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Nurses let their feet do the talking
Many trusts in the country are undoubtedly suffering when it comes to workforce shortages in their accident and emergency. However, when staff begin to leave over worries about the safety of a trust’s services this is perhaps something which should cause extra alarm.
Shrewsbury and Telford Hospital Trust, a provider with widely reported A&E woes had seven nurses in total resign over July and June. The trust, which conducted exit interviews with these nurses, confirmed that at least one raised concern about the safety of its emergency department upon their departure.
It’s not just nurse shortages which the trust is concerned about, according to the trust board papers it is also suffering from severe shortages in substantive middle grade and consultant staff.
It seems the trust is not the only one worried about these shortages, as concerns have also reached the regulator. In June, regional NHS Improvement directors made a plea to neighbouring trusts to offer support to SATH. However, none could answer this call owing to their own workforce woes.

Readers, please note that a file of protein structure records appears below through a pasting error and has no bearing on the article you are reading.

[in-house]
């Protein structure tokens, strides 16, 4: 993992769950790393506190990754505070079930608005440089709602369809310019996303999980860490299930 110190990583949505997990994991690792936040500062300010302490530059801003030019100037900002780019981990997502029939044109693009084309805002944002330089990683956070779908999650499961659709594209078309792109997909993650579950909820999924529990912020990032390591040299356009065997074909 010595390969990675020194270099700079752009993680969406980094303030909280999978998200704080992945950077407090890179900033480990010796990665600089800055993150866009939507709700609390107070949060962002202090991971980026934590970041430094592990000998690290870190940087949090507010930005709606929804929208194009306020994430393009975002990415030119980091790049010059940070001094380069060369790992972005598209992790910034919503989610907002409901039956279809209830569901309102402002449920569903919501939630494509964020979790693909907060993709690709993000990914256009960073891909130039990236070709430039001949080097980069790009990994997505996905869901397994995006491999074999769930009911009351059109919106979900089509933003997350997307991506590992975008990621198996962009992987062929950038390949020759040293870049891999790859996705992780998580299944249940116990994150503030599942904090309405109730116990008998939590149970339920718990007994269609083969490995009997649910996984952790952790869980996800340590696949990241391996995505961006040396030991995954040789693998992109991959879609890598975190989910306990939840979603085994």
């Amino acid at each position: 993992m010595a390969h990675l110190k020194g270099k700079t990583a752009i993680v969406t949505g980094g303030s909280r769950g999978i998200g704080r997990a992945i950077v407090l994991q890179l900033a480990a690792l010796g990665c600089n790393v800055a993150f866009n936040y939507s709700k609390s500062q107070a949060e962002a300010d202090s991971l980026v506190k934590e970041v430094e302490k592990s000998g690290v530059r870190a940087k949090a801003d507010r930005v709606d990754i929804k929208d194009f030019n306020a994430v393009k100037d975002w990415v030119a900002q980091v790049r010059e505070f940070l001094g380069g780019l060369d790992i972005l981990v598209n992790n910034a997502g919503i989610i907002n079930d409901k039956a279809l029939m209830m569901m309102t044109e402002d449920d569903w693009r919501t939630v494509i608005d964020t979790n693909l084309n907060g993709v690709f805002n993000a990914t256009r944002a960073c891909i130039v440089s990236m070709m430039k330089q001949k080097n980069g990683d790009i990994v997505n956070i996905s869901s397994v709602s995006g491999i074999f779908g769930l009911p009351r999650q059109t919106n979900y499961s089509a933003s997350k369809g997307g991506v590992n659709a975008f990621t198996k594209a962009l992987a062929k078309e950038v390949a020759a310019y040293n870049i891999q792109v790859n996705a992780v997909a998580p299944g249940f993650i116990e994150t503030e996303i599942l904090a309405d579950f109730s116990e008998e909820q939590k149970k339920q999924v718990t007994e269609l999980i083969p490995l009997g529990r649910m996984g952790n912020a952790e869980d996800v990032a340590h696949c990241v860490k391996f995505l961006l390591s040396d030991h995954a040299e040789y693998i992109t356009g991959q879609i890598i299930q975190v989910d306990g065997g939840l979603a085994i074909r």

Conflicts of interest
Only 5 per cent of NHS hospital trusts published a register of interests for their senior staff despite it being a contractual obligation.
NHS England published new guidance in 2017 on clinical commissioning groups, NHS trusts and NHS foundation trusts about managing potential conflicts of interest.
Organisations should publish a register of interests for their key managers at least once a year. But a survey by NHS England, the topline findings of which were published on an NHS Improvement bulletin last week, found only 5 per cent of acute trusts complied with the contractual duty.
Community and mental health trusts performed better with one in five, or 20 per cent, of organisations publishing a register.
NHS England launched a consultation on its plans in 2016 aiming to crackdown on executives earning money from consultancy and advisory positions and honorariums by demanding they be declared.